If Muslim women feel uncomfortable about taking off their niqabs to swear allegiance to Canada, then maybe they picked the wrong country to call home, Immigration Minister Jason Kenney says. QMI Agency reported Monday that new regulations require Muslims to unveil themselves of niqabs and burkas to obtain citizenship

Face veils banned for citizenship oaths (Laura Payton, CBC News)
A directive posted on the department’s website says if candidates aren’t seen taking the oath, officials are to explain that they must be seen reciting it, and that they can’t become Canadian citizens without it. They can return for the next citizenship ceremony, but “the opportunity to return to take the oath at another citizenship ceremony applies only once,” the directive says. Women who choose not to remove their face coverings can remain permanent residents, Kenney told CBC’s Evan Solomon, host of Power & Politics. The citizenship oath is the last step before going from permanent residency to citizenship. Permanent residents can live in Canada but can’t vote or run for office.

New niqab law puts Canadian values first (Barbara Kay, National Post)
As part of a wider circle of reforms in his department, Citizenship and Immigration minister Jason Kenney has announced a regulation requiring Muslim women who observe the custom of wearing the niqab to remove it before taking the oath of citizenship, the final step in becoming fully Canadian. According to the new rule, the judge must see her face as she takes the oath, but she can replace the face cover afterwards. Women with face cover will receive two warnings before being refused the oath. On her arrival, a department official will explain the new regulation. If the woman does not comply, the judge will inform her that she cannot say the oath with her face covered. If she again refuses, the judge will request that she leave.

Is the banning of veils at citizenship oath ceremonies really necessary? (Globe and Mail editorial)
But Mr. Kenney is right. The oath of citizenship an oath to the Queen and her successors, and to obey the laws of Canada, and fulfill the duties of being a citizen should be taken seriously. Does the face need to be bare to demonstrate seriousness? Mr. Kenney says that to be seen, and not to be covered, is in keeping with Canadian values. True, but protection of religious expression, as long as it causes no direct harm to the vulnerable, is also a Canadian value. Its hard to understand why the Crown would insist on depriving an individual of her religious garb as a condition of taking an oath. The honour of the Crown rests in part on the protection of minorities.

Show your face for citizenship (Edmonton Sun editorial)
It is a bold move by Immigration Minister Jason Kenney to use his independent authority to demand all new citizens swear an oath of allegiance to this country with their faces in full view. No burkas. No niqabs. No masks of any kind. And no exceptions.

SourceDocWatch: CIC operational bulletin on “full and partial face coverings” at citizenship ceremonies (Kady O’Malley, CBC)
Text of Operational Bulletin 359 -December 12, 2011 from CIC. Requirements for candidates to be seen taking the Oath of Citizenship at a ceremony and procedures for candidates with full or partial face coverings.

Official link –

National Post editorial board: Tories make citizenship mean something (National Post)
Canadians are generous people, but have no tolerance or patience for people who dont play by the rules and who lie or cheat to become a Canadian citizen. The government will apply the full strength of Canadian law to those who have obtained citizenship fraudulently. With those blunt words, Citizenship and Immigration Minister Jason Kenney announced on Friday that his department and the RCMP have gathered evidence on as many as 6,500 new citizens or permanent residents who acquired their immigration status fraudulently. Mr. Kenney intends to strip them of their status and deport them, if they are still in the country.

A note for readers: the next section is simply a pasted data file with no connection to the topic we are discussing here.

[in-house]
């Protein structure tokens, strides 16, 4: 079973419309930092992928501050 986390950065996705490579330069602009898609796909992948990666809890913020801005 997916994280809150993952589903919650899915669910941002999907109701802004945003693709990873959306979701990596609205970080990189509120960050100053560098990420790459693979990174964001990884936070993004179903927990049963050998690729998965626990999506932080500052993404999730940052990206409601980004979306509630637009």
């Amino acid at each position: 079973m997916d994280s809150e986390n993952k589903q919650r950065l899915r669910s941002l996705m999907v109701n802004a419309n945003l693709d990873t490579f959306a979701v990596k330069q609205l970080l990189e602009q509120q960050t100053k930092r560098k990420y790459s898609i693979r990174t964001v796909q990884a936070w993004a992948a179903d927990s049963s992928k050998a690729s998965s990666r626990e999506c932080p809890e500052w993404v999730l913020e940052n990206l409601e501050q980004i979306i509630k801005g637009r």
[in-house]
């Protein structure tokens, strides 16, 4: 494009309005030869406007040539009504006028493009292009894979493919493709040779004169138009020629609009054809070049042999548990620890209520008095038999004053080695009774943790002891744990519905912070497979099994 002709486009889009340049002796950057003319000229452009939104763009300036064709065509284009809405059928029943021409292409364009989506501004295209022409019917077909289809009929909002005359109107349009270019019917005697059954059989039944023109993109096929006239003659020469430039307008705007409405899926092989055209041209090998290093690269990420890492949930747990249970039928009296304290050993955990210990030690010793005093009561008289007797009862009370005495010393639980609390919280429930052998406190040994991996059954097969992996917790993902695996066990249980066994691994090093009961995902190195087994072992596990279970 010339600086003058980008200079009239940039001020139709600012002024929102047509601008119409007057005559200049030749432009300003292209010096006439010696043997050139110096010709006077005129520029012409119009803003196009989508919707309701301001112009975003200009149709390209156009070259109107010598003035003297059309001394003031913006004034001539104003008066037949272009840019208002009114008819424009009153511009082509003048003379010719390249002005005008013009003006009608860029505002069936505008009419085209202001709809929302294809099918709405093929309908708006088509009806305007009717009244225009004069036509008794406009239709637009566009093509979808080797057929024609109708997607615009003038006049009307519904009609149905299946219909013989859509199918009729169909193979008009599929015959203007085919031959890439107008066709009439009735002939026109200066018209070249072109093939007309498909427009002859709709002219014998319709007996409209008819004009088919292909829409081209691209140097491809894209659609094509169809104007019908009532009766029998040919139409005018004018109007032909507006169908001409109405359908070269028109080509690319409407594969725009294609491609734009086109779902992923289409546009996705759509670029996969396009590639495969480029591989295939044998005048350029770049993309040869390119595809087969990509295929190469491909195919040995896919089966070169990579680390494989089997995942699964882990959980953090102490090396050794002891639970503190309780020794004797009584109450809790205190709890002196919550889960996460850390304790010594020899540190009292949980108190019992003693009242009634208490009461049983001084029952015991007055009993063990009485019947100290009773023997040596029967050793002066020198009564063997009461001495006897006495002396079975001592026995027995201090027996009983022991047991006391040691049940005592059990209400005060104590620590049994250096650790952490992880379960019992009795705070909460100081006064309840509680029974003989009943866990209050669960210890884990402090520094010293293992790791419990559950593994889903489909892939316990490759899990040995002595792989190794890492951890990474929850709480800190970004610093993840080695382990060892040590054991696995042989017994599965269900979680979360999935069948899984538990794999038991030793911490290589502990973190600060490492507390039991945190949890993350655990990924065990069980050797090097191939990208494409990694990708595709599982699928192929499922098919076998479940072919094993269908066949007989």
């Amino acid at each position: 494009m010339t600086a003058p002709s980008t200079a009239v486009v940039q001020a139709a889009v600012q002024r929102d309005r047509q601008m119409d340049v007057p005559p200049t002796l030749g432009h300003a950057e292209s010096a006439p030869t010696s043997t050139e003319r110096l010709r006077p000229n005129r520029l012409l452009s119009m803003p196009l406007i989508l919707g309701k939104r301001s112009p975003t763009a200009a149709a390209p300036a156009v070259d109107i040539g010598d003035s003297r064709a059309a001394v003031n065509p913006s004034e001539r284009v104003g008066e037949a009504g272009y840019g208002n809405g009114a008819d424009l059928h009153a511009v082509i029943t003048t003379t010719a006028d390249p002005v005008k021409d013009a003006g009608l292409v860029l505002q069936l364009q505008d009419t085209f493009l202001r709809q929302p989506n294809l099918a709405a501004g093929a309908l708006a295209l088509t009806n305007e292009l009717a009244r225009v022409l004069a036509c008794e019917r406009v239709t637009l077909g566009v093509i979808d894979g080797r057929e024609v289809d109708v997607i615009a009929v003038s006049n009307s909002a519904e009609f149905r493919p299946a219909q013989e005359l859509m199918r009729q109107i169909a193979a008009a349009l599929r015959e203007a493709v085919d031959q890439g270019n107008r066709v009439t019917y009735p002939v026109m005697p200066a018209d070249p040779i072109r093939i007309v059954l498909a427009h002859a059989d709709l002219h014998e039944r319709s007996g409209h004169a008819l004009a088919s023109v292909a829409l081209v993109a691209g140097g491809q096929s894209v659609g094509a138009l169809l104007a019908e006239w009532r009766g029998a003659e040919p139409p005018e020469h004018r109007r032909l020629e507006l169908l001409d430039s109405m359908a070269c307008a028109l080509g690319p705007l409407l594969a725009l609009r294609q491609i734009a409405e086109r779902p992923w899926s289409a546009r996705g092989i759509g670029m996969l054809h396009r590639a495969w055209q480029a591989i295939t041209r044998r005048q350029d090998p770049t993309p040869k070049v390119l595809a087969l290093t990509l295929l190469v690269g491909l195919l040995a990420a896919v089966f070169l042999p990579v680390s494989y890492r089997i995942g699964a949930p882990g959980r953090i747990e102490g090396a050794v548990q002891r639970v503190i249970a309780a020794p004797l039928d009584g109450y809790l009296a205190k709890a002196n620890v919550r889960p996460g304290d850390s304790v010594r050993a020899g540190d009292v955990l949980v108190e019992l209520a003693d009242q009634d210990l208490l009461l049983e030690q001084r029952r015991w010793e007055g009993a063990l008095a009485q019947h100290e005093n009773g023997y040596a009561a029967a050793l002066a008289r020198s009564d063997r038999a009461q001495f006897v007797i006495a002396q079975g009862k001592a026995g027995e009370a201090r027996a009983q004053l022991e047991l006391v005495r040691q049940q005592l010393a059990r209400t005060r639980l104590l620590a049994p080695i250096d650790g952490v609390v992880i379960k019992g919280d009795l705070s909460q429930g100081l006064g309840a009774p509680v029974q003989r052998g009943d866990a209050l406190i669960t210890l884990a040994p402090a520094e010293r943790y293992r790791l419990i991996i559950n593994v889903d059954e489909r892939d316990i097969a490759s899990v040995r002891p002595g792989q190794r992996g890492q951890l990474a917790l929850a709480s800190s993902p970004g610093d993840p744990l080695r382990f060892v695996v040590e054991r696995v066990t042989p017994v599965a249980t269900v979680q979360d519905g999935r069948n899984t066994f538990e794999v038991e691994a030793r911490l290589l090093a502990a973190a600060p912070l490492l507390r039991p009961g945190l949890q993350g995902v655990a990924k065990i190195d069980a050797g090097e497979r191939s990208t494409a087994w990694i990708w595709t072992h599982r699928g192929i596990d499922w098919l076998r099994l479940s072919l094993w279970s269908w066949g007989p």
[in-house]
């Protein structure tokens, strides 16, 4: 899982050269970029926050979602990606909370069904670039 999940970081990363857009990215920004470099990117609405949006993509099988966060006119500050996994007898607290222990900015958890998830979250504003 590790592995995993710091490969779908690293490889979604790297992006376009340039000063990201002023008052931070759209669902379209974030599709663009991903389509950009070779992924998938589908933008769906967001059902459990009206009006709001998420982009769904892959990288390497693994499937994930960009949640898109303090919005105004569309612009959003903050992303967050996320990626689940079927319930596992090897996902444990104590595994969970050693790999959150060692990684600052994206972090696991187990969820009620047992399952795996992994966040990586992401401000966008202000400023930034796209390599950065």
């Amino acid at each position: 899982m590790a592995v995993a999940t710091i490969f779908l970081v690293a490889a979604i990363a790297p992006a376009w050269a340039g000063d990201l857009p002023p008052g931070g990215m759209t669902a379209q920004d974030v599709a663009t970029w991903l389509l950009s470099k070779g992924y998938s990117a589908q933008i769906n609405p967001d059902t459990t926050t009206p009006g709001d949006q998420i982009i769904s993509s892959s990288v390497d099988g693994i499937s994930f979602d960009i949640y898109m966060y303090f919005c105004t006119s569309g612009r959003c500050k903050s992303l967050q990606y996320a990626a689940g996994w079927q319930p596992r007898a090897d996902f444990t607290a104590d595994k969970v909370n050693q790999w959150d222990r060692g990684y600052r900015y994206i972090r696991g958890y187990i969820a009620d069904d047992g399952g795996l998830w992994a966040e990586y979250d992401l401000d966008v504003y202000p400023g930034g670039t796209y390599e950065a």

Changing Attitudes (CBC Metro Morning)
Matt Galloway spoke about the challenges of persuading abusive men to change their behavior, with Baldev Mutta. He is one of the leaders of the “Sahara Mens Group Program” , operated by Punjabi Community Health Services.

Is Canada becoming more conservative? Dont believe it (Dan Gardner, The Ottawa Citizen)
Since 1994, the Environics Institute has been tracking what Canadians say are their spending priorities for the federal government. The most recent data are from 2010. Over that entire time, across 21 categories, Canadians views have changed very little… Since 1997, Environics has also asked Canadians about the importance of certain symbols. Again, theres little change up to 2010. And to the extent that there is change it is not in a conservative direction. In 1997, 37 per cent said bilingualism is a very important Canadian symbol; in 2010, that had risen to 46 per cent. Support for multiculturalism as a Canadian symbol went from 49 to 56 per cent. The Charter of Rights and Freedoms went from 72 to 78 per cent. Even the CBC went from 39 to 42 per cent.

Canadian Passports Are Not for Sale (Georgialee Lang,
Our governments crackdown on immigration fraud represents an important move designed to ensure fairness for all immigrants to Canada. Why should those immigrants who flout the rules of admission be entitled to a Canadian passport, one of the most desirable travel authorizations in the world. The Harper government says they should not and have their sights on 2,100 people who have obtained citizenship through fraudulent means, while 4,400 more are suspected of ignoring the residency rules that accompany permanent residence status or citizenship.

ANALYSIS | Ethnic communities clash over ‘honour’ (Nahlah Ayed, CBC)